Edit: To rule out something simple I did confirm both plugs on the back of the hvac controls were plugged in and I did reseat them to confirm they were clicked in.
 
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I google searched for anything called a power pro a/c diagnostic tool. I was curious what any shop could do beyond environmentalally friendly flushing , emptying, refilling and pressure checking and multimeter checking.

I didn't find anything called a power pro or any machines that could somehow check a compressor without the compressor cycling. So I wonder if they just did a leak, fill and pressure check? I'm not sure if without the compressor clutch engaged using just the flow or pressure difference on the high and low side ports on the compressor manifold if a test could measure if the compressor was still good.

When I removed my compressor, it felt and I could hear it was doing "something" when I turned it. When I got the new one, there was much more resistance and a definitive air hissing noise.

I knew my compressor was bad because the clutch was continuously engaged, but the system wasn't getting up to pressure on the high side. While diagnosing , the clutch disengaged and wouldn't re -engage. With any new compressor, the system should be flushed prior to installing the new one. A good flush isn't hooking it to a machine and flushing. I took mine to the shop for a half ass flush because r12 isn't as friendly as 134 and I wanted as much out of the system prior taking apart.

A good complete flush is breaking all the connections and flushing each component and tube. I first took out the condenser, there was a ton of crud in it, I then decided I if the evaporator has all this crud, it did. Inside and out. I then decided, I'll spend the $ and replace all diy and refill.

Btw The condenser on the 4/93 is a little wider than a 5/93 and beyond. It was also the most expensive denso component in the whole cleanse and all component swap .

Have you looked at the compressor while the ac was "on" to determine if the clutch was engaged?

Do you have a copy of the Fsm?
 
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I google searched for anything called a power pro a/c diagnostic tool. I was curious what any shop could do beyond environmentalally friendly flushing , emptying, refilling and pressure checking and multimeter checking.

I didn't find anything called a power pro or any machines that could somehow check a compressor without the compressor cycling. So I wonder if they just did a leak, fill and pressure check? I'm not sure if without the compressor clutch engaged using just the flow or pressure difference on the high and low side ports on the compressor manifold if a test could measure if the compressor was still good.

When I removed my compressor, it felt and I could hear it was doing "something" when I turned it. When I got the new one, there was much more resistance and a definitive air hissing noise.

I knew my compressor was bad because the clutch was continuously engaged, but the system wasn't getting up to pressure on the high side. While diagnosing , the clutch disengaged and wouldn't re -engage. With any new compressor, the system should be flushed prior to installing the new one. A good flush isn't hooking it to a machine and flushing. I took mine to the shop for a half ass flush because r12 isn't as friendly as 134 and I wanted as much out of the system prior taking apart.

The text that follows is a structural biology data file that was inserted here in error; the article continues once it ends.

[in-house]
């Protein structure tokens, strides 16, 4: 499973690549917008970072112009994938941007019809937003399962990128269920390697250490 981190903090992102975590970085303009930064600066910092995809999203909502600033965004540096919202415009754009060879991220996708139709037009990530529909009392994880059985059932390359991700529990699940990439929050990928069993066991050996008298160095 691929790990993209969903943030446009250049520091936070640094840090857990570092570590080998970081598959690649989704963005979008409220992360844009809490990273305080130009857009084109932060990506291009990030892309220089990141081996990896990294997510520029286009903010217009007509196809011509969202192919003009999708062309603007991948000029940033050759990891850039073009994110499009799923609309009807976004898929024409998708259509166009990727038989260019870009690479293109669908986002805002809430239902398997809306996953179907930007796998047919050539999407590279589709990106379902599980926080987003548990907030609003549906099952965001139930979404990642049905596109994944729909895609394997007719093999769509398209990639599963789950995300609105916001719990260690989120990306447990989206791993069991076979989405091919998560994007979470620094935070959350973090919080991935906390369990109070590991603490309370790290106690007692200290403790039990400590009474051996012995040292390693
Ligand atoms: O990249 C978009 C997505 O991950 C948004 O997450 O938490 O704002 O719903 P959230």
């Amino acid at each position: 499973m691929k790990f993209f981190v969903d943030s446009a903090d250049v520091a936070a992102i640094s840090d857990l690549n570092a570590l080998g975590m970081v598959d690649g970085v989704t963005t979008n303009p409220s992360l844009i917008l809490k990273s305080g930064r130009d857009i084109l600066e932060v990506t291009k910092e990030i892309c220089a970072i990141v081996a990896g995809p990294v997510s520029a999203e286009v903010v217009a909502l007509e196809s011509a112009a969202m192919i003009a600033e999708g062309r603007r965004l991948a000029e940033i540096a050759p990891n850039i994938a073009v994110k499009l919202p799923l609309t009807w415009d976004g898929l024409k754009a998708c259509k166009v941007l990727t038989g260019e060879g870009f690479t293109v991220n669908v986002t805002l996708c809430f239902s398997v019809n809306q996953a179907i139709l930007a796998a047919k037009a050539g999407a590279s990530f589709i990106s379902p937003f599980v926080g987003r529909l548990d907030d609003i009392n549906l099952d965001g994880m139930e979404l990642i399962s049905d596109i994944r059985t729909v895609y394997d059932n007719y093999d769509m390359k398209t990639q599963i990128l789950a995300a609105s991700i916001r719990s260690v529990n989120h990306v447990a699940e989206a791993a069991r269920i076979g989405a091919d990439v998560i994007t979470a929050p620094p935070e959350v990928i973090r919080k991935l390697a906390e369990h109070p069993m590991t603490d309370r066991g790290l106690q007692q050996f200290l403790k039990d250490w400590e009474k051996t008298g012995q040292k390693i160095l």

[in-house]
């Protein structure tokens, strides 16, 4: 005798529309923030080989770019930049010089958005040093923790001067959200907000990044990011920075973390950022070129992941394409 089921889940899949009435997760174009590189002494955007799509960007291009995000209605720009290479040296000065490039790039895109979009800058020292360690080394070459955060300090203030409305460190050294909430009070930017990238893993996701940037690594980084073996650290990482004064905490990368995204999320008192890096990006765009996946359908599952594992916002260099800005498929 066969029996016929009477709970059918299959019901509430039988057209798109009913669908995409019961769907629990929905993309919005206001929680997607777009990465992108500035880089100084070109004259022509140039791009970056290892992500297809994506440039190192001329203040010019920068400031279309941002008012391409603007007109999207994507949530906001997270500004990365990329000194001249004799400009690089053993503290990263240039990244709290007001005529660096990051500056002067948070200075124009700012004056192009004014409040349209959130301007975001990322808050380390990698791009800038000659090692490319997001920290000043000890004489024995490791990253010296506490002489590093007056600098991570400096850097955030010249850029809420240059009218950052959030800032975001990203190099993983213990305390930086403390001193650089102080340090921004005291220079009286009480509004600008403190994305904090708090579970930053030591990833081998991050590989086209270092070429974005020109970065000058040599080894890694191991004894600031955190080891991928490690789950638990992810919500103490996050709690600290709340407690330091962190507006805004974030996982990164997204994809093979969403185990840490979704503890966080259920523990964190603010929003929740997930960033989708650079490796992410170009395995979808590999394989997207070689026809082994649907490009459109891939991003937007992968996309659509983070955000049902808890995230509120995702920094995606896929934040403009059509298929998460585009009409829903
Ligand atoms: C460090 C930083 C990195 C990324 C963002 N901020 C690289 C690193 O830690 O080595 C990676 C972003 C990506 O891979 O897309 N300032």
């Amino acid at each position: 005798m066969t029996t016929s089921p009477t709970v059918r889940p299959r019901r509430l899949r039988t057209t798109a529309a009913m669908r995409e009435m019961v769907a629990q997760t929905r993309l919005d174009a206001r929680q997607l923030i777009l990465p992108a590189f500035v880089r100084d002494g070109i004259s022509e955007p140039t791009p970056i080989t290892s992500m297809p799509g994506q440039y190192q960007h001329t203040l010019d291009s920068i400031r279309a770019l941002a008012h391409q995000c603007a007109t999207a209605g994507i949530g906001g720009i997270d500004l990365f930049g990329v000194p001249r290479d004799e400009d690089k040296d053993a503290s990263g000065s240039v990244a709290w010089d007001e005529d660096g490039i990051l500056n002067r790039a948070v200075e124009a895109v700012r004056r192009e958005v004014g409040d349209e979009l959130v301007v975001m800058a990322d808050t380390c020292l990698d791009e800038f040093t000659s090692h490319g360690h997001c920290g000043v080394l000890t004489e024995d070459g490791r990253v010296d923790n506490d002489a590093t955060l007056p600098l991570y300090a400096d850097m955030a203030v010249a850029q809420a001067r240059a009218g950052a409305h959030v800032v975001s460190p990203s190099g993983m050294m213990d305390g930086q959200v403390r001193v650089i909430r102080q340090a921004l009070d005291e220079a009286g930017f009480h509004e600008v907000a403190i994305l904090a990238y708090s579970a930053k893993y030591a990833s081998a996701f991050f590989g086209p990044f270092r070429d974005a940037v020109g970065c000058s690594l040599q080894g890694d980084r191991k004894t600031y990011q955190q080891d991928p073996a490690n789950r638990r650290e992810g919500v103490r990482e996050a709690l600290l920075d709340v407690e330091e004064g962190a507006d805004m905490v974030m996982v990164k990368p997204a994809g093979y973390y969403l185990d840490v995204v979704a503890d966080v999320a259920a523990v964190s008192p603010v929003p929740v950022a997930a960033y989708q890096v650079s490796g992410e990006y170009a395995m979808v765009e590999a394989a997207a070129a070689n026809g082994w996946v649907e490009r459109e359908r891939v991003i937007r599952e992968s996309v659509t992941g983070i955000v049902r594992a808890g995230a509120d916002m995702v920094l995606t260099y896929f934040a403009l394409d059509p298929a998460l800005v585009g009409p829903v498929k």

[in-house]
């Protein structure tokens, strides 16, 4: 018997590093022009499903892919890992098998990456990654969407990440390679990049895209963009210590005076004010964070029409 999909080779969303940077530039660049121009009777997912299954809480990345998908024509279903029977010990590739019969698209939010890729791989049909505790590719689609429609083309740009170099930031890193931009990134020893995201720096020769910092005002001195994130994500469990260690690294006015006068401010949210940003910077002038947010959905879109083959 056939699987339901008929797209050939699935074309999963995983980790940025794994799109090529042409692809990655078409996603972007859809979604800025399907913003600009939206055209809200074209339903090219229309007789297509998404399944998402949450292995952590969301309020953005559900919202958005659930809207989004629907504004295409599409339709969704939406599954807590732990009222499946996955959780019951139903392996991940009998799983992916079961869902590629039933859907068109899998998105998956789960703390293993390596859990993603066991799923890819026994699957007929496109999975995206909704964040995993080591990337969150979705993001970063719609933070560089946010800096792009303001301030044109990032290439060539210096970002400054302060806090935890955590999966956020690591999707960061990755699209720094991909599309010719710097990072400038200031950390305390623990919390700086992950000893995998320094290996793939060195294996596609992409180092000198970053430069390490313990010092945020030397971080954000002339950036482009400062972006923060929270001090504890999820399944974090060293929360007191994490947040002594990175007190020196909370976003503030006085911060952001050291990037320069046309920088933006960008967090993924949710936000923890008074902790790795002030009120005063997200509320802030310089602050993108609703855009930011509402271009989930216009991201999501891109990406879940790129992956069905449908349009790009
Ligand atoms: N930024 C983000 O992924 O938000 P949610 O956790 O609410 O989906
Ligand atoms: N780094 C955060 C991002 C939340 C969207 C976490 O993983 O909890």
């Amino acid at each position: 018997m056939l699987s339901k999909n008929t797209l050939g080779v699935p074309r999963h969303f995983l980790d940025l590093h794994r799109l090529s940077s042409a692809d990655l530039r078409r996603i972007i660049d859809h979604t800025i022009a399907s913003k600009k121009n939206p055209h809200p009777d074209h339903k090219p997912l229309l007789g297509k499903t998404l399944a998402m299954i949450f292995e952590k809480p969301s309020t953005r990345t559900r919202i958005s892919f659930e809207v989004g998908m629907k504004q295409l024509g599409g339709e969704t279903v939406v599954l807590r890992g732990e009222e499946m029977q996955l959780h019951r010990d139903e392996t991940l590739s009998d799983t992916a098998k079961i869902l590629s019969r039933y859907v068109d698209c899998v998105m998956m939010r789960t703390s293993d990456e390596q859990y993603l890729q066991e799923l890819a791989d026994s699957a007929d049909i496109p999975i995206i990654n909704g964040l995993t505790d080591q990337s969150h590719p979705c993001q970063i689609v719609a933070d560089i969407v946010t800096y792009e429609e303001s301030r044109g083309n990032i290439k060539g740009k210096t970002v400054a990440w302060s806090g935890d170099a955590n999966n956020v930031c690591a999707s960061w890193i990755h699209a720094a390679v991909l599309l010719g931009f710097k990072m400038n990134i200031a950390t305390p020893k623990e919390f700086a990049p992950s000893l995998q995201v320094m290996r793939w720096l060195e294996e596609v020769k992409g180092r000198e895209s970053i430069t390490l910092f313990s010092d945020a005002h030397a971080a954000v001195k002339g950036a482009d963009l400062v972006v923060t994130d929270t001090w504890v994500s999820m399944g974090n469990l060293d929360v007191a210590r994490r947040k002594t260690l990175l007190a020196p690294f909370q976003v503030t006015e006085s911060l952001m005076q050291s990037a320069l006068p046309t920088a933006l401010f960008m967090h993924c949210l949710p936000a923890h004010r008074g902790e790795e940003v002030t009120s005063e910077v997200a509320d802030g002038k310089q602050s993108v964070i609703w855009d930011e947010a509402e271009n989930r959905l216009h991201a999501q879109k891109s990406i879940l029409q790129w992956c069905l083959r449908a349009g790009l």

A good complete flush is breaking all the connections and flushing each component and tube. I first took out the condenser, there was a ton of crud in it, I then decided I if the evaporator has all this crud, it did. Inside and out. I then decided, I'll spend the $ and replace all diy and refill.

Btw The condenser on the 4/93 is a little wider than a 5/93 and beyond. It was also the most expensive denso component in the whole cleanse and all component swap .

Have you looked at the compressor while the ac was "on" to determine if the clutch was engaged?

Do you have a copy of the Fsm?
My apologies the tool is actually called a power PROBE - Wow I have no idea how I messed that up so much.

I do have a copy of the 1993 Toyota Land Cruiser FSM.

I was told the compressor when on the power probe functioned exactly how it should and the issue is the compressor is NOT getting the power. I have not heard/me the clutch engaging and stopping but I haven't looked for it in a bit - I don't know if it work spin if the compressor wasn't getting power (I'm doubtful). The refrigerant was not an issue before as the AC blew colder than any of my other cars. The shop did confirm the r134A was evacuated with the machine and recharged with R134A. They did inspect my condenser and said it was in good shape and not leaking. The entire AC system was overhauled by the PO at an unknown mileage so its unlikely I'm working with 100% original components but bits and pieces. I'll record what happens when the AC button is on while the electronics are all hooked up and share what I am seeing.

Edit: I did want to share I don't know if its related or not but the recirc led light does not work in either orientation of the button.

Video of 2 minutes of the AC Button being on & the clutch not engaging is linked below. I can only presume this is because power isn't going to the compressor if the tech confirmed the compressor was in good working order (I have no reason to distrust the techs diagnosis using the power probe).